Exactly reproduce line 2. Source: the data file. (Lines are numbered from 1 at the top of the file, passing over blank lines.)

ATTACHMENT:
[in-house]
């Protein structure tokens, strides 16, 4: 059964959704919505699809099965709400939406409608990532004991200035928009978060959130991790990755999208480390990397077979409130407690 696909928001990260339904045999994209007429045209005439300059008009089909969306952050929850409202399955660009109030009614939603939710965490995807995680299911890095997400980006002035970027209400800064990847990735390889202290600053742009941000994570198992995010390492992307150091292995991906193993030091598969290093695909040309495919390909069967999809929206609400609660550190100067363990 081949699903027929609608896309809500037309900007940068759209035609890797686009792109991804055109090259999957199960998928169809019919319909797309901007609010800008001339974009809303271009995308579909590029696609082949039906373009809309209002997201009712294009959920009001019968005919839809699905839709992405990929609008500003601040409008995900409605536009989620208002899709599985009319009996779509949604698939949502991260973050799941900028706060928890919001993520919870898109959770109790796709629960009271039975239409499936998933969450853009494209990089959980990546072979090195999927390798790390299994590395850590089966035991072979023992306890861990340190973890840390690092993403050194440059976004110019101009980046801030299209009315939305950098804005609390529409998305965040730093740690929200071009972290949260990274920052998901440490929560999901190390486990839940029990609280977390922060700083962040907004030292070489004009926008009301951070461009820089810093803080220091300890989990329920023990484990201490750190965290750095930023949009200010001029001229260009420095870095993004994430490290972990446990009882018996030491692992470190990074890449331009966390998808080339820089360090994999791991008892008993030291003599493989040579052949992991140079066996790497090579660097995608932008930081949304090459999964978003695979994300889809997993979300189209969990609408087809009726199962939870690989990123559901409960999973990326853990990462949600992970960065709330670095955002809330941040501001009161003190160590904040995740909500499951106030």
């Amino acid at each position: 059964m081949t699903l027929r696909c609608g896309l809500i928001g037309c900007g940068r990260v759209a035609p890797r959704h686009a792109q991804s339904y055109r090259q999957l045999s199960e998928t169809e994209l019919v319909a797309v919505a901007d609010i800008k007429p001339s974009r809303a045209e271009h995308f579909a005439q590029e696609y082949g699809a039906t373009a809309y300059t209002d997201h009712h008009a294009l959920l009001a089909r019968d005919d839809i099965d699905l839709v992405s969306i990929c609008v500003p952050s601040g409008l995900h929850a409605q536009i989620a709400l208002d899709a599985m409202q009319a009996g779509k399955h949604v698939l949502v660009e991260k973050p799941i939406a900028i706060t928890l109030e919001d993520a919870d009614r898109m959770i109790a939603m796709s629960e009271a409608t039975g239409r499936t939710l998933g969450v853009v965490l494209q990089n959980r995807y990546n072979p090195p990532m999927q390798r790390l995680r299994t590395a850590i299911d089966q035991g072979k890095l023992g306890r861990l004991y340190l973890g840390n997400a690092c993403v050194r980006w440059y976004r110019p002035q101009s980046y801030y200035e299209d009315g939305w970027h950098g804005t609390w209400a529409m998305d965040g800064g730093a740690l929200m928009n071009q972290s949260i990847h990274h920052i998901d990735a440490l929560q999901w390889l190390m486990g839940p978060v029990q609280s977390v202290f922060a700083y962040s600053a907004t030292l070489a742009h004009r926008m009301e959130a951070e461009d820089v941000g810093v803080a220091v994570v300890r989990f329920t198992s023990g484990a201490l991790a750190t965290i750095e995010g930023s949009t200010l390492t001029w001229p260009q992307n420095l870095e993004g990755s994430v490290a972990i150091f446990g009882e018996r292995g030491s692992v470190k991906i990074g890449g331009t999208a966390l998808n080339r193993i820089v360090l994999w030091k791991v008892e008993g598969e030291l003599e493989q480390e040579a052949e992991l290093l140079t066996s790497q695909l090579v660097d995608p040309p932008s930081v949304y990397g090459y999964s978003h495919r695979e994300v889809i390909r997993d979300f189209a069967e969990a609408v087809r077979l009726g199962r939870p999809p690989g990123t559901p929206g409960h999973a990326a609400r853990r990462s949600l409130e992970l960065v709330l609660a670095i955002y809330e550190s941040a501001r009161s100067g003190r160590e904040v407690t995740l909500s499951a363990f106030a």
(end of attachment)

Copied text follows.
């Protein structure tokens, strides 16, 4: 059964959704919505699809099965709400939406409608990532004991200035928009978060959130991790990755999208480390990397077979409130407690 696909928001990260339904045999994209007429045209005439300059008009089909969306952050929850409202399955660009109030009614939603939710965490995807995680299911890095997400980006002035970027209400800064990847990735390889202290600053742009941000994570198992995010390492992307150091292995991906193993030091598969290093695909040309495919390909069967999809929206609400609660550190100067363990 081949699903027929609608896309809500037309900007940068759209035609890797686009792109991804055109090259999957199960998928169809019919319909797309901007609010800008001339974009809303271009995308579909590029696609082949039906373009809309209002997201009712294009959920009001019968005919839809699905839709992405990929609008500003601040409008995900409605536009989620208002899709599985009319009996779509949604698939949502991260973050799941900028706060928890919001993520919870898109959770109790796709629960009271039975239409499936998933969450853009494209990089959980990546072979090195999927390798790390299994590395850590089966035991072979023992306890861990340190973890840390690092993403050194440059976004110019101009980046801030299209009315939305950098804005609390529409998305965040730093740690929200071009972290949260990274920052998901440490929560999901190390486990839940029990609280977390922060700083962040907004030292070489004009926008009301951070461009820089810093803080220091300890989990329920023990484990201490750190965290750095930023949009200010001029001229260009420095870095993004994430490290972990446990009882018996030491692992470190990074890449331009966390998808080339820089360090994999791991008892008993030291003599493989040579052949992991140079066996790497090579660097995608932008930081949304090459999964978003695979994300889809997993979300189209969990609408087809009726199962939870690989990123559901409960999973990326853990990462949600992970960065709330670095955002809330941040501001009161003190160590904040995740909500499951106030």